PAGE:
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The Ultimate Guide to Expense Management: Achieving Cost Savings that Stick

By April 6, 2020 June 9th, 2020 No Comments

Whether your company is in growth mode, protecting what they have on hand, or adapting to a new normal, responsible expense management is never far from an executive’s mind. This is particularly true during an economic downturn when the cash generated from expense reductions can be invested in growing your competitive advantage or as an alternative to layoffs.

Despite the need to be frugal in the short term, pursuing expense reductions without an eye on medium and long term objectives or specific stakeholder needs can actually lead to higher costs. Internal and external relationships can be easily damaged, and employees may circumvent procurement policies to buy the products and services they need rather than using the contracts in place. 

Sustainable expense management programs should be managed to align outcomes with company objectives. Doing so amplifies their impact, strengthens stakeholder and supplier relationships, and provides real savings that can be reinvested as necessary.

In this guide, we will share with you the steps and tactics that you can take, and the major pitfalls to avoid, as you look to develop an expense management program that maximizes its return while aligning the actions that you take with the short, medium and long term needs of your organization.

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Part One: Five Mistakes to Avoid in Achieving Cost Savings that Stick

There can be a fine line between securing costs savings that stick and failing to meet your expense reduction goals. The four most common mistakes we see are:

Mistake #1: Setting Unrealistic Cost Savings Targets.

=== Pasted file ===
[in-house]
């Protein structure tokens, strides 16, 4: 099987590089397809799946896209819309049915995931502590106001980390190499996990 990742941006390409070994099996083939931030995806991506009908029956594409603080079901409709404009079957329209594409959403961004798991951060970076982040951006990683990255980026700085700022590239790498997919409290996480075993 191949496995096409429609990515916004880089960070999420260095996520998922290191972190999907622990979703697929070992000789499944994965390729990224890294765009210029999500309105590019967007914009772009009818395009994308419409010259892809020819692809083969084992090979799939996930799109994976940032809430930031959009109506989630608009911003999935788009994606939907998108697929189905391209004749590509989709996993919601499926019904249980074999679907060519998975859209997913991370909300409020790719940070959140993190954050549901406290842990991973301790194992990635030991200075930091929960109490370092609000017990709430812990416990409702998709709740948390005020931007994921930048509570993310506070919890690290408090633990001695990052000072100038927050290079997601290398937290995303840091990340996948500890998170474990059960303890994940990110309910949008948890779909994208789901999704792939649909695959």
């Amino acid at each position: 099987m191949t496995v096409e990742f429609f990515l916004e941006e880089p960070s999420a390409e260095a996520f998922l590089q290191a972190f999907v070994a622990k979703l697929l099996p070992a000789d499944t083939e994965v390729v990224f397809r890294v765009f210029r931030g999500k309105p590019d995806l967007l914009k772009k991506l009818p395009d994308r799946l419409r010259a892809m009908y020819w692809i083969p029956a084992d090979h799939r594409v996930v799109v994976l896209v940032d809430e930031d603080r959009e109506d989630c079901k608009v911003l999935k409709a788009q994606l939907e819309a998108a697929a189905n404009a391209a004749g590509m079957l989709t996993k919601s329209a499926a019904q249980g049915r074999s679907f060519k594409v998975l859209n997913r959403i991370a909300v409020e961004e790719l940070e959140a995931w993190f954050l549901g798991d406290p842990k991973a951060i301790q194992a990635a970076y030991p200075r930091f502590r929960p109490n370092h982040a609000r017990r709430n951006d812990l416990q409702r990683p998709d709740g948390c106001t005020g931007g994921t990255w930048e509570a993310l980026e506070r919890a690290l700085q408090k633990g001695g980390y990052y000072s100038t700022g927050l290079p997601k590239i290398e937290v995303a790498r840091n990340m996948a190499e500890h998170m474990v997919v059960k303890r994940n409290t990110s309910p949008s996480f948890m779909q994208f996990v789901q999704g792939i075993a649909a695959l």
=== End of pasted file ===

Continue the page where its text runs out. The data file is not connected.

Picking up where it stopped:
Here is how the conversation often goes between procurement and the CFO/CEO:  “We spend $1B per year on products and services. We need to save $100M. At 10% savings, that should be doable”. 

The harsh reality is that to achieve $100M in savings on a $1B spend, you may have to save 50% on every product or service you renegotiate. Suddenly, the $100M doesn’t look as doable at that point. 

Why is this the case?

You have identified $1B in external spend 

80% of the spend is addressable. The remaining 20% consists of “unaddressable spend.”  These are expenditures that cannot be negotiated, such as taxes and pass-through expenses such as intra-company transactions, investment costs, and charitable donations. This takes your $1B in external spend down to $800M

Of the addressable spend, it is highly unlikely that you will have real-time line of sight into all of it. Procurement teams use a metric called “Spend Under Management” to measure the percentage of spend that is influenced by procurement, or that runs through a formal best-practice spend process. Think of this as spend that you are able to see proactively (and therefore influence before it is spent) vs. reactive (the first time you see it is in a spend analysis report).

Spend under management varies by industry. Best in class organizations typically have >90% spend under management. For most companies, this is closer to 50% – 70%. If we take 70%, the $800M in addressable spend now becomes $560M in influenceable spend. 

Of our $560M in influenceable spend, not every contract is available for renegotiation or resourcing every year. Many contracts are multi-year, and they often have minimum volume commitments. There are tactics you can use to renegotiate contracts before their expiration that are based on your contract termination for convenience language (if it exists), market conditions in a particular category, and the strength of individual supplier relationships. In our benchmarking, we assume an average contract length of 2 ¼ years. This reduces the $560M of influenceable spend to $250M in any given year.

The final consideration when setting a realistic savings goal is ‘leakage’.  One of the primary areas of friction between procurement and finance is that the CFO does not see the reported (forecasted) savings hit the bottom line. Reporting accuracy is one cause, but the primary reason is that the renegotiated contracts are not fully utilized by the business. This may be because actual purchase volumes end up being lower than expected (a good thing, you save 100% of the money you do not spend), because the new deals do not align with the needs of the business, or have not been communicated effectively, and so buyers end up going rogue and sourcing products and services directly. If I had a penny for every time someone told me they could buy something cheaper from a local retailer, without them seeing the backend rebates and benefits that actually make the total cost a lot lower, I would be able to buy my local professional football club.